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Higher oil prices and higher exports resulted in a 147-percent jump in the value of Saudi Arabia’s oil exports in May 2021 compared to May 2020, data from the Kingdom’s General Authority for Statistics showed on Wednesday.
The value of oil exports increased by US$9.5 billion (35.8 billion Saudi riyals)—or by 146.7 percent year over year—to stand at US$16.1 billion (60.5 billion riyals) in May 2021, the official data from the world’s top oil exporter showed.
The jump in oil exports was the main driver of the rise in the value of total Saudi exports of goods in May 2021, when merchandise exports jumped by 120.1 percent year over year. The May 2020 trade was hit by the COVID-related lockdowns and travel bans.
Over the course of the year to May 2021, Saudi Arabia also significantly raised the share of oil exports in total merchandise exports—from 65.3 percent in May 2020 to 73.2 percent in May 2021.
Saudi Arabia’s key trading partner continued to be China, the world’s largest oil importer. In May 2021, Saudi exports to China accounted for 21.4 percent of total exports, followed by India and Japan, with 9.3 percent and 7.5 percent of all Saudi exports, respectively.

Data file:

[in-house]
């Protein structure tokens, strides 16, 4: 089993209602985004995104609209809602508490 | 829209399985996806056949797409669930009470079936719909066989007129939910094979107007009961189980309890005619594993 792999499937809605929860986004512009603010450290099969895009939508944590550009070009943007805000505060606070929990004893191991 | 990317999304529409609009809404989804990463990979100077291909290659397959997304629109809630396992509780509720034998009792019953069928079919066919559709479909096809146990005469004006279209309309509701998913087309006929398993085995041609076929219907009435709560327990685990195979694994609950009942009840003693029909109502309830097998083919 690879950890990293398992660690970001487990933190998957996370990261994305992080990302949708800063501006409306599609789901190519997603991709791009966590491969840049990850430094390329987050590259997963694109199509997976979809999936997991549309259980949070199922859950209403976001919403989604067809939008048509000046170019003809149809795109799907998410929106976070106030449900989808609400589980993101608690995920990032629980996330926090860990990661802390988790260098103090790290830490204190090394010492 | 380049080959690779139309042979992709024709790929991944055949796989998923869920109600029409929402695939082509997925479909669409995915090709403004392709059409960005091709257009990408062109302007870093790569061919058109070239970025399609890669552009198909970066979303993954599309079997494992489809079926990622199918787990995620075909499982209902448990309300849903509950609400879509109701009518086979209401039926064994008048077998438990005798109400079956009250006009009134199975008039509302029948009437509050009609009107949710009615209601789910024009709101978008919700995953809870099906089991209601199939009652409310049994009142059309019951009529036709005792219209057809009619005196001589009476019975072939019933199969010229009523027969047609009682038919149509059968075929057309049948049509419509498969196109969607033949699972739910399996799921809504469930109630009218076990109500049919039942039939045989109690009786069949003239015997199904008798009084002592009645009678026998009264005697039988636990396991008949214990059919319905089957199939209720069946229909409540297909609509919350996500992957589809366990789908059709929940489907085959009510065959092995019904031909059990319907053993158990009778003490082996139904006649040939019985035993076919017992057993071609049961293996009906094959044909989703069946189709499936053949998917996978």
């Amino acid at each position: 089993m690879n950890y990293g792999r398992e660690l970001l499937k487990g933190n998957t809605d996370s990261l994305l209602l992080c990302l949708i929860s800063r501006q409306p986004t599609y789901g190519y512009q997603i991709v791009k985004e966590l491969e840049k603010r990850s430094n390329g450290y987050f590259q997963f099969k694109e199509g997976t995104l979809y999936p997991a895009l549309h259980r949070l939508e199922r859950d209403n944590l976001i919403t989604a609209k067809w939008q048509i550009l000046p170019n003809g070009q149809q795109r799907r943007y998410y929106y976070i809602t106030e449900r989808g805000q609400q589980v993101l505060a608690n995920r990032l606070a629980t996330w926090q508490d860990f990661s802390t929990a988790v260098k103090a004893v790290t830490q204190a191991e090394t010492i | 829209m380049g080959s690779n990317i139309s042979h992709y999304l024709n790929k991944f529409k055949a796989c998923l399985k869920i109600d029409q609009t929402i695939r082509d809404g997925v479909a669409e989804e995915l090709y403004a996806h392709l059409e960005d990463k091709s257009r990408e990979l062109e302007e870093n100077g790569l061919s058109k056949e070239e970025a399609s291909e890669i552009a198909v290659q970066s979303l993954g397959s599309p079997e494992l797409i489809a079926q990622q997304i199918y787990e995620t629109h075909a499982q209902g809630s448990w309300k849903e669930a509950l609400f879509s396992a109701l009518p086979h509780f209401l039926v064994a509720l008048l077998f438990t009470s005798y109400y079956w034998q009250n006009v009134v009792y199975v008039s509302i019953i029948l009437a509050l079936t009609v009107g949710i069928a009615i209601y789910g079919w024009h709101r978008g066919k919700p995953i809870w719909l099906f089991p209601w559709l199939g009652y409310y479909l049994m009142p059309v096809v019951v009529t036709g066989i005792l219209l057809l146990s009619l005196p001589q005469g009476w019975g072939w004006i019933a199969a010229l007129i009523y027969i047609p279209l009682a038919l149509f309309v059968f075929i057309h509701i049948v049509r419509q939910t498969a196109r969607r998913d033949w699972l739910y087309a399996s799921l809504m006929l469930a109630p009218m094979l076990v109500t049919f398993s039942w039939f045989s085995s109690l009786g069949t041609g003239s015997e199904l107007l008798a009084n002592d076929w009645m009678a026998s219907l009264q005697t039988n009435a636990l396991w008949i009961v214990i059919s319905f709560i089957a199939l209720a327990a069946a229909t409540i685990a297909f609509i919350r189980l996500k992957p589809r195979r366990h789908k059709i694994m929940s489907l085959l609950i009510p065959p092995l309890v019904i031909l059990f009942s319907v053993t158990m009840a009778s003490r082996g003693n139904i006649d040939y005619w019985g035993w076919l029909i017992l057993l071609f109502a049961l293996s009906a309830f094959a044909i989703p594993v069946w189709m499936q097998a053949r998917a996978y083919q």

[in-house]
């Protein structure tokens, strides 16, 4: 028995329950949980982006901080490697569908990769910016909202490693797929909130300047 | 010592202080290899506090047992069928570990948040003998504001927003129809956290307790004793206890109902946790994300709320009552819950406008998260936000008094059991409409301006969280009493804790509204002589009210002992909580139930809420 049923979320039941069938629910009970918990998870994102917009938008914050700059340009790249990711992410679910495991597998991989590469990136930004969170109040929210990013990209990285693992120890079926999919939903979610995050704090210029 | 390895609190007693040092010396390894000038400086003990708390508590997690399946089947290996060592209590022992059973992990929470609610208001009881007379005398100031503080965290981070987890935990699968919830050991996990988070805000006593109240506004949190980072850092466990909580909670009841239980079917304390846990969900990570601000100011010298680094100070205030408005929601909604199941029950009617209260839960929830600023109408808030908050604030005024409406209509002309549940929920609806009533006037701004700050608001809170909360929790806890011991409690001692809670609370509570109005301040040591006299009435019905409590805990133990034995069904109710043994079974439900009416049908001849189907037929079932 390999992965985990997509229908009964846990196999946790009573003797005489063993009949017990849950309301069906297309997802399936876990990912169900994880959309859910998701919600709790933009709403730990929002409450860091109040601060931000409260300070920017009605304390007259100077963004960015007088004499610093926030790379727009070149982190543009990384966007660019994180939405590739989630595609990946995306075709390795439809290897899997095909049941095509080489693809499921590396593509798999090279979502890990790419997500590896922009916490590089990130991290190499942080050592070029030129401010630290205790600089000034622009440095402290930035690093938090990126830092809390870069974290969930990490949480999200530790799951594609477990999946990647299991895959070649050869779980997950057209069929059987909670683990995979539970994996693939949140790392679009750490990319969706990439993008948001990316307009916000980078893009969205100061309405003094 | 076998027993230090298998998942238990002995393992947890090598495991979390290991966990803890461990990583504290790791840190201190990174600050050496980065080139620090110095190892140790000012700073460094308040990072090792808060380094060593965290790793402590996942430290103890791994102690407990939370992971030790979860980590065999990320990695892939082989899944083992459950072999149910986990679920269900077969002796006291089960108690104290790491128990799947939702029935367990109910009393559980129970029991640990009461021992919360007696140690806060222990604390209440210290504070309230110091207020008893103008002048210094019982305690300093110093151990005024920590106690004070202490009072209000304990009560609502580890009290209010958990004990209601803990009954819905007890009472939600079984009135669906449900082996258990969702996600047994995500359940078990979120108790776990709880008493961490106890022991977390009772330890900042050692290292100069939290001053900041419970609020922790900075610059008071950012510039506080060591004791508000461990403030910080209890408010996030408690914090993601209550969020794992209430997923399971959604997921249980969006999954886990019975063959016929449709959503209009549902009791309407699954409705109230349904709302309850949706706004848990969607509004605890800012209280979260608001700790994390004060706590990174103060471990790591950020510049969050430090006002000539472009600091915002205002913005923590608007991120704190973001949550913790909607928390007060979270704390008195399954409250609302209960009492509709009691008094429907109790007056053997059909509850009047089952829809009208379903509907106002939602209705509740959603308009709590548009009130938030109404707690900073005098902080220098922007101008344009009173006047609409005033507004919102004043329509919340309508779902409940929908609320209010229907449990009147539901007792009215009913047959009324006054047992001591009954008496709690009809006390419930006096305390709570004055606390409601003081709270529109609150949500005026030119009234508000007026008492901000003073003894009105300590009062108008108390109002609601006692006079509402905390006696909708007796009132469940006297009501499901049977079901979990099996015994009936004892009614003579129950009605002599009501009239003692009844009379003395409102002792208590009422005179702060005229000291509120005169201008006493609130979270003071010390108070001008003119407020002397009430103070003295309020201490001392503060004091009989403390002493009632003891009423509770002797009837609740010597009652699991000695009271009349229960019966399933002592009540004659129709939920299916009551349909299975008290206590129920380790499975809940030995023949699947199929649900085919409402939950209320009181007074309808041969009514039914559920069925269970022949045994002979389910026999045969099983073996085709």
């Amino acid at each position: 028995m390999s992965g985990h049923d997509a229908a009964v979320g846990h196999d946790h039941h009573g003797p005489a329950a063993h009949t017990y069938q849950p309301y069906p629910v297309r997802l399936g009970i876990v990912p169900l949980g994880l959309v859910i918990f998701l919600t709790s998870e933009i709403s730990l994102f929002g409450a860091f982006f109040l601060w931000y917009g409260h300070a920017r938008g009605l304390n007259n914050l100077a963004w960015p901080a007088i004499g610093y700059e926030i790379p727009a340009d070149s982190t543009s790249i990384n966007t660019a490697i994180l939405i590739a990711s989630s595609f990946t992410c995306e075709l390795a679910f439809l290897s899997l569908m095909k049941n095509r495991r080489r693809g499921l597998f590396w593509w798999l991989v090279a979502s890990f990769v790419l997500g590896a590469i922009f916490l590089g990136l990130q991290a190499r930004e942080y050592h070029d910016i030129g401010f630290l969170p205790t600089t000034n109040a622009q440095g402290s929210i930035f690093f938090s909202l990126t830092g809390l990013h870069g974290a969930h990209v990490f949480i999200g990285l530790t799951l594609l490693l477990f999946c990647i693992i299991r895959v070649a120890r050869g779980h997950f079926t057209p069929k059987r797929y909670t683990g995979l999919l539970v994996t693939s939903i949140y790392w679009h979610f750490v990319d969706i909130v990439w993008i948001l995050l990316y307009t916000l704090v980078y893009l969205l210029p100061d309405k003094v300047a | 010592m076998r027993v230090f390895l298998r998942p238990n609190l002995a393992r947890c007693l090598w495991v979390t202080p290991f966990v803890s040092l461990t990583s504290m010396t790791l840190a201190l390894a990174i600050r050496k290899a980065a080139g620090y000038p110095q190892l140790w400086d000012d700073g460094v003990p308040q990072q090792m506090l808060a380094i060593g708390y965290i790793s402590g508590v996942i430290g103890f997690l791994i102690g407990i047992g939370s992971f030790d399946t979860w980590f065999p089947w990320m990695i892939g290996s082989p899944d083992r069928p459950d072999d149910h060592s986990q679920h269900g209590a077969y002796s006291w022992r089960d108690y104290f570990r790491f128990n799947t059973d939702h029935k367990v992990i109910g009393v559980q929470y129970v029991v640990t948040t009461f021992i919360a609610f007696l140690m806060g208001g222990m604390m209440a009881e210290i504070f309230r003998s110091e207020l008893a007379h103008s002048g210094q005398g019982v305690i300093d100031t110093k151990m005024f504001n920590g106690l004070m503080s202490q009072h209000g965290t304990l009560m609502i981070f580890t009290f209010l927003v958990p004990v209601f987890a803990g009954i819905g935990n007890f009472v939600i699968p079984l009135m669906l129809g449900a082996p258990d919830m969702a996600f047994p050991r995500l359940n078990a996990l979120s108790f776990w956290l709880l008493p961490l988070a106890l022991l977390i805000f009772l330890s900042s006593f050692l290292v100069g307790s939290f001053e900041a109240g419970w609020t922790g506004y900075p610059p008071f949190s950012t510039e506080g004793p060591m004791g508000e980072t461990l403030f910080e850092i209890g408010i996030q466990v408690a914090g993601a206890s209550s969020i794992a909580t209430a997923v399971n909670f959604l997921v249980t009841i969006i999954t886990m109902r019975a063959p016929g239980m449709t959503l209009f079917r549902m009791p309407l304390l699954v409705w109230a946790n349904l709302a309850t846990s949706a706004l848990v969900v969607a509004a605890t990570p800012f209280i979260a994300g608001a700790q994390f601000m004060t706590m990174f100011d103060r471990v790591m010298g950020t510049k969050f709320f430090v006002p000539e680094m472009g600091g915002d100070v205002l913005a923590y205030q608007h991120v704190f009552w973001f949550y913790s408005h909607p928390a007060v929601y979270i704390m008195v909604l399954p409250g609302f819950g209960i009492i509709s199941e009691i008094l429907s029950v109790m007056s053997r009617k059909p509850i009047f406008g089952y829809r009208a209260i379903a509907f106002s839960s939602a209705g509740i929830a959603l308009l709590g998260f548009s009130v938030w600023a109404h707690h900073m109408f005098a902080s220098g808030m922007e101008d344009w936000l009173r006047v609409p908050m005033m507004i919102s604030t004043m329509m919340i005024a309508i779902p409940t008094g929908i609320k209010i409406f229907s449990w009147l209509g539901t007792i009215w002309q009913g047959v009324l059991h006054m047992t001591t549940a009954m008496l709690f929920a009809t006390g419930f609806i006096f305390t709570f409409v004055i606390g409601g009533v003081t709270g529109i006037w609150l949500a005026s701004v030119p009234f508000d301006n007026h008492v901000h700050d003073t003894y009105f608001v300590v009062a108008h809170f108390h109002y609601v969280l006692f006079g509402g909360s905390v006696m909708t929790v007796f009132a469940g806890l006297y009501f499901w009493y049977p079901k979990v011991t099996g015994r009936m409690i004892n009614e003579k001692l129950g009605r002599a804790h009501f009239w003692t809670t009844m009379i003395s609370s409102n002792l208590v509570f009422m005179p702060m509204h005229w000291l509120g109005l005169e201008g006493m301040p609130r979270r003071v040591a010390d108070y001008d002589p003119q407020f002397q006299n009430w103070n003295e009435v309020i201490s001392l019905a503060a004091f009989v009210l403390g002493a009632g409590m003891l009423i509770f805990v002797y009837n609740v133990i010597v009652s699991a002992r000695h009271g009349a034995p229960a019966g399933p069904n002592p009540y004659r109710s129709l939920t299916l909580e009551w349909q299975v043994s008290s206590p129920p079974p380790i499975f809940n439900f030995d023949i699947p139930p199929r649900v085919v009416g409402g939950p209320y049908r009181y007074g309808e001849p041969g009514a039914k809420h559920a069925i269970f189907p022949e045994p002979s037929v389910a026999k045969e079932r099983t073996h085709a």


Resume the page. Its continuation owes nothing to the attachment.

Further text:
This year, the value of Saudi exports rose after crude oil prices rallied and Saudi Arabia and OPEC+ began to relax in May their production cuts.
The Saudis are receiving much more revenues from oil this year, especially compared to the second quarter of last year, when ultra-low prices and the OPEC+ deal limited oil revenues for the key oil-exporting nations.
In Q2 2020, the value of Saudi exports of goods and services plunged by 55.8 percent from a year earlier, mainly due to a 61.8-percent plunge in the value of oil exports, according to the statistics authority.
Last year’s collapse in oil prices—to which Saudi Arabia itself contributed when it flooded the market with oil during the worst demand crash in April 2020—has forced the Kingdom to take some very unpopular measures such as tripling the value-added tax (VAT), reducing payouts to poorer households, and discontinuing cost-of-living allowances for state workers.
By Tsvetana Paraskova for Oilprice.com
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Tsvetana is a writer for Oilprice.com with over a decade of experience writing for news outlets such as iNVEZZ and SeeNews.